Using separable non-negative matrix factorization techniques for the analysis of time-resolved Raman spectra

Using separable non-negative matrix factorization techniques for the analysis of time-resolved Raman spectra

Robert Luce EPF Lausanne, SB MATHICSE ANCHP, MA B2 525, Station 8, CH-1015 Lausanne, Switzerland, robert.luce@epfl.ch    Peter Hildebrandt TU Berlin, PC 14, Straße des 17. Juni 135, 10623 Berlin, Germany, hildebrandt@chem.tu-berlin.de    Uwe Kuhlmann TU Berlin, PC 14, Straße des 17. Juni 135, 10623 Berlin, Germany, uwe.kuhlmann@tu-berlin.de    Jörg Liesen TU Berlin, MA 4-5, Straße des 17. Juni 136, 10623 Berlin, Germany, liesen@math.tu-berlin.de
Abstract

The key challenge of time-resolved Raman spectroscopy is the identification of the constituent species and the analysis of the kinetics of the underlying reaction network. In this work we present an integral approach that allows for determining both the component spectra and the rate constants simultaneously from a series of vibrational spectra. It is based on an algorithm for non-negative matrix factorization which is applied to the experimental data set following a few pre-processing steps. As a prerequisite for physically unambiguous solutions, each component spectrum must include one vibrational band that does not significantly interfere with vibrational bands of other species. The approach is applied to synthetic “experimental” spectra derived from model systems comprising a set of species with component spectra differing with respect to their degree of spectral interferences and signal-to-noise ratios. In each case, the species involved are connected via monomolecular reaction pathways. The potential and limitations of the approach for recovering the respective rate constants and component spectra are discussed.

1 Introduction

Raman spectroscopy is a versatile tool to probe molecular structure changes that are associated with the temporal evolution of chemical or physical processes [21, 3, 20]. Since time-resolved Raman spectroscopy is applicable in a wide dynamic range down to the femtosecond time scale, it is capable to monitor quite different events, including intramolecular rearrangements in the excited state as well as chemical reactions in the ground state. The individual Raman spectra measured as a function of time represent a superposition of the intrinsic spectra of the individual species or molecular states that are involved in the reaction sequence. The relative contributions of the various spectra to each measured spectrum then reflect the actual composition of the sample at the respective time, and hence the entire series of experimental spectra represents the kinetics of the underlying processes. While just this information can also be provided by other transient optical techniques, the unique advantage of time-resolved Raman spectroscopy resides in the fact that the molecular structure of the individual species is encoded in the respective component spectra. This allows for identifying intermediate states and characterizing their structural and electronic properties as a prerequisite for determining the molecular reaction mechanism. The central task is, therefore, to disentangle the series of time-resolved Raman spectra in terms of the individual component spectra and their temporal evolution.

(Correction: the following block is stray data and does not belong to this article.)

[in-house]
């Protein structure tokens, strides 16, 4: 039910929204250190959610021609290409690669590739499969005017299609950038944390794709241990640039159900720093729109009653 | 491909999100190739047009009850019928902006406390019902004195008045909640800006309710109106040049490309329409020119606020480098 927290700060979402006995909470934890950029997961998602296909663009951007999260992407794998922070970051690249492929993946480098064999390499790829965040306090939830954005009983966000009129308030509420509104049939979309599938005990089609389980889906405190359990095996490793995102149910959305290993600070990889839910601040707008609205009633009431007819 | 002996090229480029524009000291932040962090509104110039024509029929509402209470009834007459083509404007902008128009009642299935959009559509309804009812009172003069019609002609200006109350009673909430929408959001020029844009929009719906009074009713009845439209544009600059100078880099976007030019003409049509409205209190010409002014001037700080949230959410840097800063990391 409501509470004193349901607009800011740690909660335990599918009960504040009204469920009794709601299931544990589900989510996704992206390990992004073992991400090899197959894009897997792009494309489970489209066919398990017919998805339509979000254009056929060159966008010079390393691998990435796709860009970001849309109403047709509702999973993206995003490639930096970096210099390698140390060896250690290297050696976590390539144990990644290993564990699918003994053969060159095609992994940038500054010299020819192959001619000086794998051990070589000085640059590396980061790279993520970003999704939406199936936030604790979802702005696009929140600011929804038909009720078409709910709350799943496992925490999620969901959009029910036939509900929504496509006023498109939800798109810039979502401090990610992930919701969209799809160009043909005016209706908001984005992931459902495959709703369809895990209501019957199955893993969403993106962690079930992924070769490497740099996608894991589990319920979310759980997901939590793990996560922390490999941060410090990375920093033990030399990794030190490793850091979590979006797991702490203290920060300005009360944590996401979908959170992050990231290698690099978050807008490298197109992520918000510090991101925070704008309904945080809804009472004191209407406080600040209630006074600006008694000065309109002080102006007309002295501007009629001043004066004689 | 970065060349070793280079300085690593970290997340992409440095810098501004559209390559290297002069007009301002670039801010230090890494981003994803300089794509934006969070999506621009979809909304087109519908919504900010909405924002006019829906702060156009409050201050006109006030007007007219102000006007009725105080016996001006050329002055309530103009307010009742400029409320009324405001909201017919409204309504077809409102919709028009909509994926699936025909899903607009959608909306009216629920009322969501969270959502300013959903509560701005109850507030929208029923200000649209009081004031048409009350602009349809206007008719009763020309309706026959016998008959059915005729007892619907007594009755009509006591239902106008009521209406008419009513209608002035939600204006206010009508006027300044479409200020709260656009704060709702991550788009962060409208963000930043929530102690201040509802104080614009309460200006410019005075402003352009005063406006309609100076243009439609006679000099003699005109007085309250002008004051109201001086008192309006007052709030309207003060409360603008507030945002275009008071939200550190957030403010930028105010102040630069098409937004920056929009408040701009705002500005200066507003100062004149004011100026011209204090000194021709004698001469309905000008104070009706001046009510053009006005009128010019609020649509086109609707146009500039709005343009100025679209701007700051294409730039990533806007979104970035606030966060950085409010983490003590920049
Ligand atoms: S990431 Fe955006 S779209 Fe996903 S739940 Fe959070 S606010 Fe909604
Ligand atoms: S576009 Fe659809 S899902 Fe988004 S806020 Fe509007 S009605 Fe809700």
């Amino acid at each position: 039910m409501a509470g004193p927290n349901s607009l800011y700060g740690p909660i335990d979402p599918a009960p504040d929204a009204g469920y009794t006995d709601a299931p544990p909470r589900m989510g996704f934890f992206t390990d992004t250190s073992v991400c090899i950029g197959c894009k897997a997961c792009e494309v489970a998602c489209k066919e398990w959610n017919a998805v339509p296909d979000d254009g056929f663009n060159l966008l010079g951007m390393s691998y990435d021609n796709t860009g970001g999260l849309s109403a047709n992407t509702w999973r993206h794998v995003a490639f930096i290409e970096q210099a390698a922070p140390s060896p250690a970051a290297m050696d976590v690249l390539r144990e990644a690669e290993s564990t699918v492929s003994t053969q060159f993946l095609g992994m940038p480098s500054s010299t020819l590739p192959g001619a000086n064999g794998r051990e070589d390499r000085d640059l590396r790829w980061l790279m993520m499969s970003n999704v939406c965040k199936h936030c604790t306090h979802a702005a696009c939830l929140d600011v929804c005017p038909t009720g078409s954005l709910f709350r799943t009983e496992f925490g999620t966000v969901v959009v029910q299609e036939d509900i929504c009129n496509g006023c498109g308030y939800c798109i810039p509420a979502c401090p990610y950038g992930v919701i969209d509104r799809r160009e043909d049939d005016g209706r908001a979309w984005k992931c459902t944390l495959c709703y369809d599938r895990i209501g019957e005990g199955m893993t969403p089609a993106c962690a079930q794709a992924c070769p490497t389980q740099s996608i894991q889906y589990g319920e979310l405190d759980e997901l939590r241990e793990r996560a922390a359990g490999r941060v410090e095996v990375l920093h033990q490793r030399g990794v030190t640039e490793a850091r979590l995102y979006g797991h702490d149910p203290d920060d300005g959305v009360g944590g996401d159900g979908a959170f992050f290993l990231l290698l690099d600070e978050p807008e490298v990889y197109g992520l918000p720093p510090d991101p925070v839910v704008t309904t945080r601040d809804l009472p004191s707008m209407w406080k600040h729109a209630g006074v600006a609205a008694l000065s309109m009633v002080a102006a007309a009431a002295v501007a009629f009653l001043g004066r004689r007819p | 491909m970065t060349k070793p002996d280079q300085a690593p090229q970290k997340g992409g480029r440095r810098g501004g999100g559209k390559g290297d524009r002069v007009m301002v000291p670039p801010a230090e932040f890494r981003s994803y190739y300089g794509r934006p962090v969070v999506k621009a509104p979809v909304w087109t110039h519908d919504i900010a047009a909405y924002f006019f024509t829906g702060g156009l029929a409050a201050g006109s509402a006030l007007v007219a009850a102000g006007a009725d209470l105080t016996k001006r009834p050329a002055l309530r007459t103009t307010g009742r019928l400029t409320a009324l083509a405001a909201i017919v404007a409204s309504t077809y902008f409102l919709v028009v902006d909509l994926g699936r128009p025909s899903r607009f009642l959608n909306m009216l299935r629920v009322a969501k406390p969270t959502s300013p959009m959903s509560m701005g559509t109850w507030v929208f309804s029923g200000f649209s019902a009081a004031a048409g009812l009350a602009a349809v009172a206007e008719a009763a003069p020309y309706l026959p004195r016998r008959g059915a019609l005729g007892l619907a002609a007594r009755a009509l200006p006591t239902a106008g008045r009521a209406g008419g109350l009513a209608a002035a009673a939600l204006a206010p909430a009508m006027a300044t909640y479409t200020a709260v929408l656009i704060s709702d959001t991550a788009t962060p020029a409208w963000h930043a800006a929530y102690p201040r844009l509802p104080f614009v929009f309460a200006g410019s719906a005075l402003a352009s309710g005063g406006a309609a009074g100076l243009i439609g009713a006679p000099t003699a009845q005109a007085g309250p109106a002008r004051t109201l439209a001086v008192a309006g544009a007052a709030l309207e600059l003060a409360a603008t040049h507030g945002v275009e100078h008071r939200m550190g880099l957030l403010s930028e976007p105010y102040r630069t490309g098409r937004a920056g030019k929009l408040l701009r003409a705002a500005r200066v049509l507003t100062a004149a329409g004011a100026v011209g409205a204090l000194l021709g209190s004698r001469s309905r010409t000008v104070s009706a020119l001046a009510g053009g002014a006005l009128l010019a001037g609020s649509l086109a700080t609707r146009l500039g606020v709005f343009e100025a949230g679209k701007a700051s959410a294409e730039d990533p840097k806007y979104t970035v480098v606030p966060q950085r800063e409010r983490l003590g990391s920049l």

In the past decades, different concepts were designed for analyzing sets of complex Raman spectra [8, 14, 15, 22]. In most cases, these efforts were spurred by the concomitant vivid development in Raman and IR spectroscopic investigation of cellular systems for biological and medical applications.[23, 4] These studies are dedicated to classify and to distinguish microorganisms or to identify pathological tissues. To achieve these objectives, it is necessary to determine spectral signatures of a complex ensemble of biomolecules in a certain environment that are characteristic of a specific type or state of the cellular system. In these cases, analytical methods for pattern recognition are required which, in view of the large number of experimental spectra, are based on statistical procedures, such as principal component analysis, factor analysis, or singular value decomposition[8, 14, 15, 22, 23, 4, 27, 28]. Such approaches provide mathematical solutions but typically not the intrinsic spectra of the large number of pure components. Thus, extending multivariate analyses to a series of spectra reflecting physical or chemical changes of well-defined molecular species may just afford the number of the species involved but not necessarily their component spectra.